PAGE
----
The sector is full of successful and inspiring fundraising campaigns. In fact, SOFII (The Showcase of Fundraising Innovation and Inspiration) is a website solely dedicated to sharing case studies in order to inspire fundraisers. Kirsty Marrins, content and community manager at JustGiving, asked four fundraisers to share the campaigns that they have been inspired by and this is what they said:
By Nick Posford, head of fundraising at Cardiomyopathy UK
This £500 million campaign for a world leading university hit its target 18 months early. In part, I think, because whilst it is ambitious it really focused on impact. The simplicity of their update video below shows that fundraising campaigns don’t need to be fancy or fun, they just need to be clear to their supporters.
NSPCC’s Full Stop Campaign
By Teri Doubtfire, digital fundraising manager at Willow
The NSPCC’s Full Stop Campaign raised more than any other UK fundraising appeal in history. For me, it also one of the most memorable and seemed to do the impossible by making lobbying and campaigning tangible with such a simple message. Its strapline captured the charity’s vision without need for further explanation – if this is the only information I had, I would still feel compelled to help and, most importantly, give. They have since rebranded and moved away from the ‘full stop’ message but over the years they’ve had some really hard-hitting adverts, such as this one of a cartoon child being physically abused with the tag line ‘real children don’t bounce back’.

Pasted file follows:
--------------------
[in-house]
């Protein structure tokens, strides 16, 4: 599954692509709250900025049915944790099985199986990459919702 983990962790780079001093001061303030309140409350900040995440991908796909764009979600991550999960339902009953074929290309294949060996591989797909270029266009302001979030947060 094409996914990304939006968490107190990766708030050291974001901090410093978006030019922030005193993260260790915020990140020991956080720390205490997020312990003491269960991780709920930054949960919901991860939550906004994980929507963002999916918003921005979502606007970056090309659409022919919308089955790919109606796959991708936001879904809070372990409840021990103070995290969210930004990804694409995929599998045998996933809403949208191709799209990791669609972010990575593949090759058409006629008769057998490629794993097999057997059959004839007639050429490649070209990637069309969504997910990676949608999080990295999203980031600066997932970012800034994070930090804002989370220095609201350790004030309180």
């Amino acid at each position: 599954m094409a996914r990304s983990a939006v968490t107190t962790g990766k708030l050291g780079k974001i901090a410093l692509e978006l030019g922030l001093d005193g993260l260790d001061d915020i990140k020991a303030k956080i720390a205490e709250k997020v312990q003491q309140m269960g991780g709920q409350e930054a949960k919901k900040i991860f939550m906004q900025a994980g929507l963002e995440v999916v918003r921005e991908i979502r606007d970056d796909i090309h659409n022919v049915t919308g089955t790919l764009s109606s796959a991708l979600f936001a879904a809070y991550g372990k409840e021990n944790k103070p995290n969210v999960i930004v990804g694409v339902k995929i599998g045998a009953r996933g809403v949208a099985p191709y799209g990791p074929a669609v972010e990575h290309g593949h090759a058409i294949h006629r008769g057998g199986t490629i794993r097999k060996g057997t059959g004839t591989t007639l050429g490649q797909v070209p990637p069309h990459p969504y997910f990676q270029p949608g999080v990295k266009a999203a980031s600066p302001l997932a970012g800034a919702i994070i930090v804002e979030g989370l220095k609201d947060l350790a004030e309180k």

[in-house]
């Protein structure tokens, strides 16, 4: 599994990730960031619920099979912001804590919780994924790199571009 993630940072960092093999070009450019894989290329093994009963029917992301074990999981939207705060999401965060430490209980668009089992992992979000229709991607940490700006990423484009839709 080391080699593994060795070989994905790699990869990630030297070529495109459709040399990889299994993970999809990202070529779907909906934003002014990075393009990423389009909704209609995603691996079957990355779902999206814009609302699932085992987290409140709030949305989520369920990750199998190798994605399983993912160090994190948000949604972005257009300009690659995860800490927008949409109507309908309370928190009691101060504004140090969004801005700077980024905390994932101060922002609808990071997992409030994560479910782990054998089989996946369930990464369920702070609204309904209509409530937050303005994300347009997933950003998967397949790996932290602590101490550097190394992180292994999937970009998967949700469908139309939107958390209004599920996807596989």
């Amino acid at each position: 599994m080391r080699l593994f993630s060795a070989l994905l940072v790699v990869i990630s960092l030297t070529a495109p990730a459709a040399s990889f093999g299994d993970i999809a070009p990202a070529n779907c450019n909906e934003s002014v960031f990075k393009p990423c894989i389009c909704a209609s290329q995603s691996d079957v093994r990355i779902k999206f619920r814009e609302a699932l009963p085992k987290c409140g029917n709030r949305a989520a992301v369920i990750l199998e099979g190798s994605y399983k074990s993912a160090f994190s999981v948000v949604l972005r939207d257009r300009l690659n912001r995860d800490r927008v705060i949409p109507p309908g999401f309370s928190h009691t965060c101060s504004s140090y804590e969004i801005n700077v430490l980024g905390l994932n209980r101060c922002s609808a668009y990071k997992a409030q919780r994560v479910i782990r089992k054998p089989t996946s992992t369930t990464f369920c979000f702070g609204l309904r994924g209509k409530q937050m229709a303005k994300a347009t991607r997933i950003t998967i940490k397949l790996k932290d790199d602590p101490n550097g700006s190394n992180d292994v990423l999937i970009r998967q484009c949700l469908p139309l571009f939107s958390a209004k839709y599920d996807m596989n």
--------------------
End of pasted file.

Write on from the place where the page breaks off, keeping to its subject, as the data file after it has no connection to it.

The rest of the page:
Dogs Trust Ireland’s #CanalDogs
By Maria Caldwell, donor development manager at Irish Heart Foundation
Dogs Trust placed 51 cardboard cut-outs of dogs along Dublin’s busy Grand Canal. They represented the 51 phone calls received in one day last January, from people looking to surrender their unwanted dogs. As a dog lover I realise I’m biased, but I liked the similarity to the ‘dog shaming’ photos that get shared on social media – except there was nothing funny about the signs on these dogs, such as the one pictured below that reads ‘They can’t afford to feed me’. It was one of those campaigns that literally makes you STOP, and think, and hopefully support the work Dogs Trust does.
By Catherine Miles, fundraising director at Anthony Nolan
I believe child sponsorship campaigns originated with the Victoria-era children’s charities. What makes it stand out for me is the simplicity of connecting donor to beneficiary, and knowing that you have helped make a tangible difference to a child’s life. My parents sponsored Mwange, a young boy my age in Kenya when I was growing up. By reading Mwange’s letters, I was able to learn about life in a developing country, and develop an early sense of the power of philanthropy to change lives. This donor/beneficiary connection is something we all strive for as fundraisers and for me there is still a lot we can learn from the power of child sponsorship.